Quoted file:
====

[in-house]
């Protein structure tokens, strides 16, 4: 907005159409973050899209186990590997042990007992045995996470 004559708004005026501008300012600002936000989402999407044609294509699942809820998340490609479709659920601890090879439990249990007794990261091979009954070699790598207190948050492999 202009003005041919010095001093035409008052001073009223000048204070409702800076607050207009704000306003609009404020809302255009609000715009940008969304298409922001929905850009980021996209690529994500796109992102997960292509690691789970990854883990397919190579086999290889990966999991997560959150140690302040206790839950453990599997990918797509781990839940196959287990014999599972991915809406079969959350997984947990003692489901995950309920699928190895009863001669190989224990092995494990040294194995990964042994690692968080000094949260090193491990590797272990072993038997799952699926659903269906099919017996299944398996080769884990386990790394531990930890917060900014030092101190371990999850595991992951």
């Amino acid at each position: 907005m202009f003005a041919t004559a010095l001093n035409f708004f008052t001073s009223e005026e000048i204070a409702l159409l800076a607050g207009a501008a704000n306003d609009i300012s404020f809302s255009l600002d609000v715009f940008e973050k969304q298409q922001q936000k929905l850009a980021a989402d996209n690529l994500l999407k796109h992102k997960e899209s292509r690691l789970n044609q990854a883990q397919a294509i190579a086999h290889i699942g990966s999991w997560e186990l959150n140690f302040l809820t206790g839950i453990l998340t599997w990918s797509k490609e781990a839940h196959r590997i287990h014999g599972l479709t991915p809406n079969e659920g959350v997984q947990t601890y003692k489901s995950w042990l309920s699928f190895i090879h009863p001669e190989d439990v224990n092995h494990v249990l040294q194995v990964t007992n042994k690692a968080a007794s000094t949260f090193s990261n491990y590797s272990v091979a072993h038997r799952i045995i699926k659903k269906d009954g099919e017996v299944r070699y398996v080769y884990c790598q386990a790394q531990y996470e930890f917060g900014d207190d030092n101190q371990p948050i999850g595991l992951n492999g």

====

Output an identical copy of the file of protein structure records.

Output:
[in-house]
């Protein structure tokens, strides 16, 4: 907005159409973050899209186990590997042990007992045995996470 004559708004005026501008300012600002936000989402999407044609294509699942809820998340490609479709659920601890090879439990249990007794990261091979009954070699790598207190948050492999 202009003005041919010095001093035409008052001073009223000048204070409702800076607050207009704000306003609009404020809302255009609000715009940008969304298409922001929905850009980021996209690529994500796109992102997960292509690691789970990854883990397919190579086999290889990966999991997560959150140690302040206790839950453990599997990918797509781990839940196959287990014999599972991915809406079969959350997984947990003692489901995950309920699928190895009863001669190989224990092995494990040294194995990964042994690692968080000094949260090193491990590797272990072993038997799952699926659903269906099919017996299944398996080769884990386990790394531990930890917060900014030092101190371990999850595991992951």
């Amino acid at each position: 907005m202009f003005a041919t004559a010095l001093n035409f708004f008052t001073s009223e005026e000048i204070a409702l159409l800076a607050g207009a501008a704000n306003d609009i300012s404020f809302s255009l600002d609000v715009f940008e973050k969304q298409q922001q936000k929905l850009a980021a989402d996209n690529l994500l999407k796109h992102k997960e899209s292509r690691l789970n044609q990854a883990q397919a294509i190579a086999h290889i699942g990966s999991w997560e186990l959150n140690f302040l809820t206790g839950i453990l998340t599997w990918s797509k490609e781990a839940h196959r590997i287990h014999g599972l479709t991915p809406n079969e659920g959350v997984q947990t601890y003692k489901s995950w042990l309920s699928f190895i090879h009863p001669e190989d439990v224990n092995h494990v249990l040294q194995v990964t007992n042994k690692a968080a007794s000094t949260f090193s990261n491990y590797s272990v091979a072993h038997r799952i045995i699926k659903k269906d009954g099919e017996v299944r070699y398996v080769y884990c790598q386990a790394q531990y996470e930890f917060g900014d207190d030092n101190q371990p948050i999850g595991l992951n492999g």